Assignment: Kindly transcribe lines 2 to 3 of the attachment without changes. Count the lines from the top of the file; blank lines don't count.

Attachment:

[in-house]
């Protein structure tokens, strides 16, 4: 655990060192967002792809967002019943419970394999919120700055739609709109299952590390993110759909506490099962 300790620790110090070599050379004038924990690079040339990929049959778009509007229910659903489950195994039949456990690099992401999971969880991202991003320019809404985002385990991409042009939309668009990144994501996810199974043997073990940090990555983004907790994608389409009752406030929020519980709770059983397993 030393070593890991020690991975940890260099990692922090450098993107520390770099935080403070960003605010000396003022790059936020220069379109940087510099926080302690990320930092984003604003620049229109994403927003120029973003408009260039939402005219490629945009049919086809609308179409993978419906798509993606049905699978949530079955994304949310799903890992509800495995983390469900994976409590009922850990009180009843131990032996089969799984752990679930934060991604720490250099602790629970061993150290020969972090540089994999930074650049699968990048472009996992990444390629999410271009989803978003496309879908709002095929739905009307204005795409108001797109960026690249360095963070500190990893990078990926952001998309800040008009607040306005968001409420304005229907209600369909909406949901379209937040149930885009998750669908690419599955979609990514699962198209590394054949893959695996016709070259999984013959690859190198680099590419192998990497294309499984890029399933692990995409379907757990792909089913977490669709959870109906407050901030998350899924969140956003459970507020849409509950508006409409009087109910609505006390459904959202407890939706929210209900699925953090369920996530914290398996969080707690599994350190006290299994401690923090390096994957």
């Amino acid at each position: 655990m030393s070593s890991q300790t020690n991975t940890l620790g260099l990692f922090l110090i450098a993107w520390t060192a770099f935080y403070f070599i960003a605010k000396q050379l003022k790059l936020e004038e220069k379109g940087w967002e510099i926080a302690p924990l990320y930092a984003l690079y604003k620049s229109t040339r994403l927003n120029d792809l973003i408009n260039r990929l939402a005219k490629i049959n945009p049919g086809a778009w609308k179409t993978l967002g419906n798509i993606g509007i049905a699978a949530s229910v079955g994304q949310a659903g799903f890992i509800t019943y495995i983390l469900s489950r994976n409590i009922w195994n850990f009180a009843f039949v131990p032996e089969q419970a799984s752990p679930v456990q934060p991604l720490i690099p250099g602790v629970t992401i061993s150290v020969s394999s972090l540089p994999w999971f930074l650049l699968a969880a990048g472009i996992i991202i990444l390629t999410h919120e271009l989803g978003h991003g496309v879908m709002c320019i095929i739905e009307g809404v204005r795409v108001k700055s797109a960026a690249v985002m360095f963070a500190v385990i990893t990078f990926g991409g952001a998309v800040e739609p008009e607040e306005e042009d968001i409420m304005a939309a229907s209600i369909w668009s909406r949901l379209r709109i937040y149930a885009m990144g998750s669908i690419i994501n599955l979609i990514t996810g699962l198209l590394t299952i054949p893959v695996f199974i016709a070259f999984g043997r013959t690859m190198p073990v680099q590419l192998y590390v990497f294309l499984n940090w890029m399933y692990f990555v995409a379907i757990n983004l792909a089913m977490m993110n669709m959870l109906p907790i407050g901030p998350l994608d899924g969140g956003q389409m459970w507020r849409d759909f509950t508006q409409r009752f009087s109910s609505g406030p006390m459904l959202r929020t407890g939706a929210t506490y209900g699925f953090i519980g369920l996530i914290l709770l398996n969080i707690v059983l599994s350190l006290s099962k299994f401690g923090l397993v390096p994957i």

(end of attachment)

């Protein structure tokens, strides 16, 4: 655990060192967002792809967002019943419970394999919120700055739609709109299952590390993110759909506490099962 300790620790110090070599050379004038924990690079040339990929049959778009509007229910659903489950195994039949456990690099992401999971969880991202991003320019809404985002385990991409042009939309668009990144994501996810199974043997073990940090990555983004907790994608389409009752406030929020519980709770059983397993 030393070593890991020690991975940890260099990692922090450098993107520390770099935080403070960003605010000396003022790059936020220069379109940087510099926080302690990320930092984003604003620049229109994403927003120029973003408009260039939402005219490629945009049919086809609308179409993978419906798509993606049905699978949530079955994304949310799903890992509800495995983390469900994976409590009922850990009180009843131990032996089969799984752990679930934060991604720490250099602790629970061993150290020969972090540089994999930074650049699968990048472009996992990444390629999410271009989803978003496309879908709002095929739905009307204005795409108001797109960026690249360095963070500190990893990078990926952001998309800040008009607040306005968001409420304005229907209600369909909406949901379209937040149930885009998750669908690419599955979609990514699962198209590394054949893959695996016709070259999984013959690859190198680099590419192998990497294309499984890029399933692990995409379907757990792909089913977490669709959870109906407050901030998350899924969140956003459970507020849409509950508006409409009087109910609505006390459904959202407890939706929210209900699925953090369920996530914290398996969080707690599994350190006290299994401690923090390096994957």
């Amino acid at each position: 655990m030393s070593s890991q300790t020690n991975t940890l620790g260099l990692f922090l110090i450098a993107w520390t060192a770099f935080y403070f070599i960003a605010k000396q050379l003022k790059l936020e004038e220069k379109g940087w967002e510099i926080a302690p924990l990320y930092a984003l690079y604003k620049s229109t040339r994403l927003n120029d792809l973003i408009n260039r990929l939402a005219k490629i049959n945009p049919g086809a778009w609308k179409t993978l967002g419906n798509i993606g509007i049905a699978a949530s229910v079955g994304q949310a659903g799903f890992i509800t019943y495995i983390l469900s489950r994976n409590i009922w195994n850990f009180a009843f039949v131990p032996e089969q419970a799984s752990p679930v456990q934060p991604l720490i690099p250099g602790v629970t992401i061993s150290v020969s394999s972090l540089p994999w999971f930074l650049l699968a969880a990048g472009i996992i991202i990444l390629t999410h919120e271009l989803g978003h991003g496309v879908m709002c320019i095929i739905e009307g809404v204005r795409v108001k700055s797109a960026a690249v985002m360095f963070a500190v385990i990893t990078f990926g991409g952001a998309v800040e739609p008009e607040e306005e042009d968001i409420m304005a939309a229907s209600i369909w668009s909406r949901l379209r709109i937040y149930a885009m990144g998750s669908i690419i994501n599955l979609i990514t996810g699962l198209l590394t299952i054949p893959v695996f199974i016709a070259f999984g043997r013959t690859m190198p073990v680099q590419l192998y590390v990497f294309l499984n940090w890029m399933y692990f990555v995409a379907i757990n983004l792909a089913m977490m993110n669709m959870l109906p907790i407050g901030p998350l994608d899924g969140g956003q389409m459970w507020r849409d759909f509950t508006q409409r009752f009087s109910s609505g406030p006390m459904l959202r929020t407890g939706a929210t506490y209900g699925f953090i519980g369920l996530i914290l709770l398996n969080i707690v059983l599994s350190l006290s099962k299994f401690g923090l397993v390096p994957i």